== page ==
November 12, 2015 Melanie Windridge

Mountain Science project

In October 2014 Melanie went to the Himalayas attempting to climb Putha Hiunchuli (7246m).  This was the biggest expedition, and highest peak, she had ever attempted.  As part of this trip she developed some educational resources on the science behind some of the things you might want to think about if you’re venturing into the mountains – like the bright sunlight or the intense cold.  Melanie worked with Anturus, the education adventure people, to develop and distribute educational resources on her return.

Unfortunately the team were unable to climb Putha Hiunchuli, being unable to even reach base camp when they were caught in Cyclone Hudhud. See Melanie’s brief blog post on what happened and watch the film below. You can also catch the trailer above. The film and associated educational resources are perfect for science clubs, giving students an insight into science in the real world alongside an appreciation of what to expect on an expedition – and that in science and exploration things don’t always go to plan!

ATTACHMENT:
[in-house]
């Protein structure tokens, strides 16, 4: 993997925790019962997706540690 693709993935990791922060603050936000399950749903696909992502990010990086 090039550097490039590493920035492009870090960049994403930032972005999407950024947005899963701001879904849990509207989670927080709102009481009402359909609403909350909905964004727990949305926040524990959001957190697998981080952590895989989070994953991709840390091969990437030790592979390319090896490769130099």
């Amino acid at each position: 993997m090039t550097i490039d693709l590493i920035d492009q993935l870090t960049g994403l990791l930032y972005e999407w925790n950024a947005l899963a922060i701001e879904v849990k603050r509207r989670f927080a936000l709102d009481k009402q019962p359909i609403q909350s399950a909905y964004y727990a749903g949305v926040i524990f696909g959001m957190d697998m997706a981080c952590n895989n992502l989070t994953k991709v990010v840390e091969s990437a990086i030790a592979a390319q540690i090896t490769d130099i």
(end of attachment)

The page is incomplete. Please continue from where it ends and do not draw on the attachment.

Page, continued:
Find the Mountain Science resources on the Anturus website and check out the blogs section for results of the experiments I did on the mountain.


Watch the full film (35 minutes):


Thanks to the supporters of the Mountain Science educational resources:

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About the Author

Melanie Windridge Dr Melanie Windridge is a plasma physicist, speaker, writer… with a taste for adventure. She has a PhD in fusion energy, is Communications Consultant for fusion start-up Tokamak Energy, and has worked in education with the Ogden Trust, Anturus and the Your Life campaign. Melanie is an expert in the aurora and loves the mountains. She believes science and exploration go hand in hand. In 2018 she climbed Mount Everest.